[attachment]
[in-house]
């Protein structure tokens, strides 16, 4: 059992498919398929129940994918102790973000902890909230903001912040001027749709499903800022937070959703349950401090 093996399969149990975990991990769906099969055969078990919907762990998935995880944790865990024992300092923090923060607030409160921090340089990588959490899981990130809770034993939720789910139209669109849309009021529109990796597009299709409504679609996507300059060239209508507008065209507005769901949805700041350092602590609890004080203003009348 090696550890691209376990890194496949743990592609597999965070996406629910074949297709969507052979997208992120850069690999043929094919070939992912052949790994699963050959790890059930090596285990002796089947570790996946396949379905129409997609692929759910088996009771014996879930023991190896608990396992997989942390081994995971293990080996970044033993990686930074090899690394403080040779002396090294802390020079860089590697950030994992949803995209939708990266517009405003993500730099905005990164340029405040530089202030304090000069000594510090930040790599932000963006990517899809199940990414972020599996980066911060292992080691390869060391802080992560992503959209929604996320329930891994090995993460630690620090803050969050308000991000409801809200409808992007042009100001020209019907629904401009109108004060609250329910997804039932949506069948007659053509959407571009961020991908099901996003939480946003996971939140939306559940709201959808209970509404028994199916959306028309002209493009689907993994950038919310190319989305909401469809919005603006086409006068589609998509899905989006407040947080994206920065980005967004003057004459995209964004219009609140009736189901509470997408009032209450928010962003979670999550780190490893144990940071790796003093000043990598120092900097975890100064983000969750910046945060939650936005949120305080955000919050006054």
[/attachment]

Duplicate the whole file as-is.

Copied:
[in-house]
């Protein structure tokens, strides 16, 4: 059992498919398929129940994918102790973000902890909230903001912040001027749709499903800022937070959703349950401090 093996399969149990975990991990769906099969055969078990919907762990998935995880944790865990024992300092923090923060607030409160921090340089990588959490899981990130809770034993939720789910139209669109849309009021529109990796597009299709409504679609996507300059060239209508507008065209507005769901949805700041350092602590609890004080203003009348 090696550890691209376990890194496949743990592609597999965070996406629910074949297709969507052979997208992120850069690999043929094919070939992912052949790994699963050959790890059930090596285990002796089947570790996946396949379905129409997609692929759910088996009771014996879930023991190896608990396992997989942390081994995971293990080996970044033993990686930074090899690394403080040779002396090294802390020079860089590697950030994992949803995209939708990266517009405003993500730099905005990164340029405040530089202030304090000069000594510090930040790599932000963006990517899809199940990414972020599996980066911060292992080691390869060391802080992560992503959209929604996320329930891994090995993460630690620090803050969050308000991000409801809200409808992007042009100001020209019907629904401009109108004060609250329910997804039932949506069948007659053509959407571009961020991908099901996003939480946003996971939140939306559940709201959808209970509404028994199916959306028309002209493009689907993994950038919310190319989305909401469809919005603006086409006068589609998509899905989006407040947080994206920065980005967004003057004459995209964004219009609140009736189901509470997408009032209450928010962003979670999550780190490893144990940071790796003093000043990598120092900097975890100064983000969750910046945060939650936005949120305080955000919050006054």